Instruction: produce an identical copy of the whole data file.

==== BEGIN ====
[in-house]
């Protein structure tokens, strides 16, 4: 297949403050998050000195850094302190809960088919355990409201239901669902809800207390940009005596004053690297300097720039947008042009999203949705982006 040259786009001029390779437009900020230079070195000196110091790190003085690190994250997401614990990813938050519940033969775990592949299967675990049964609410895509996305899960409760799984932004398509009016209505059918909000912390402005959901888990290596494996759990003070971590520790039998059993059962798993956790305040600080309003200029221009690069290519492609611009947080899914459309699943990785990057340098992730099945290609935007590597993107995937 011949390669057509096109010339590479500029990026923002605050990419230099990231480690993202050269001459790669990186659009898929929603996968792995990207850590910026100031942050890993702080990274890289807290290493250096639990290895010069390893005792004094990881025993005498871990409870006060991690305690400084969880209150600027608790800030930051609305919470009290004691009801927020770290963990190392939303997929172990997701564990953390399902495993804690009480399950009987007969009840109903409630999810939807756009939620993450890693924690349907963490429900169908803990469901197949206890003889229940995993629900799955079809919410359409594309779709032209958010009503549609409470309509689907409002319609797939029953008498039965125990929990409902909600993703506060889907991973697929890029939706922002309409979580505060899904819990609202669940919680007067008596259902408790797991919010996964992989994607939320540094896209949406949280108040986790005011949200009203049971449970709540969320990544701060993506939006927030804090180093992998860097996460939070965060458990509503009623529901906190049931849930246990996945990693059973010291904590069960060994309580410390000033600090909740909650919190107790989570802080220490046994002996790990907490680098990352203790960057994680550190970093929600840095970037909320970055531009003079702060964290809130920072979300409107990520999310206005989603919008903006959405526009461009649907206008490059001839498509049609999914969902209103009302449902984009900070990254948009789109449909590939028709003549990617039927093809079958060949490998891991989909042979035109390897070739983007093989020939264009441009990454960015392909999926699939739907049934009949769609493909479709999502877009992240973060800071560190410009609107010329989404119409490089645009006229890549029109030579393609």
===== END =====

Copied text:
[in-house]
């Protein structure tokens, strides 16, 4: 297949403050998050000195850094302190809960088919355990409201239901669902809800207390940009005596004053690297300097720039947008042009999203949705982006 040259786009001029390779437009900020230079070195000196110091790190003085690190994250997401614990990813938050519940033969775990592949299967675990049964609410895509996305899960409760799984932004398509009016209505059918909000912390402005959901888990290596494996759990003070971590520790039998059993059962798993956790305040600080309003200029221009690069290519492609611009947080899914459309699943990785990057340098992730099945290609935007590597993107995937 011949390669057509096109010339590479500029990026923002605050990419230099990231480690993202050269001459790669990186659009898929929603996968792995990207850590910026100031942050890993702080990274890289807290290493250096639990290895010069390893005792004094990881025993005498871990409870006060991690305690400084969880209150600027608790800030930051609305919470009290004691009801927020770290963990190392939303997929172990997701564990953390399902495993804690009480399950009987007969009840109903409630999810939807756009939620993450890693924690349907963490429900169908803990469901197949206890003889229940995993629900799955079809919410359409594309779709032209958010009503549609409470309509689907409002319609797939029953008498039965125990929990409902909600993703506060889907991973697929890029939706922002309409979580505060899904819990609202669940919680007067008596259902408790797991919010996964992989994607939320540094896209949406949280108040986790005011949200009203049971449970709540969320990544701060993506939006927030804090180093992998860097996460939070965060458990509503009623529901906190049931849930246990996945990693059973010291904590069960060994309580410390000033600090909740909650919190107790989570802080220490046994002996790990907490680098990352203790960057994680550190970093929600840095970037909320970055531009003079702060964290809130920072979300409107990520999310206005989603919008903006959405526009461009649907206008490059001839498509049609999914969902209103009302449902984009900070990254948009789109449909590939028709003549990617039927093809079958060949490998891991989909042979035109390897070739983007093989020939264009441009990454960015392909999926699939739907049934009949769609493909479709999502877009992240973060800071560190410009609107010329989404119409490089645009006229890549029109030579393609």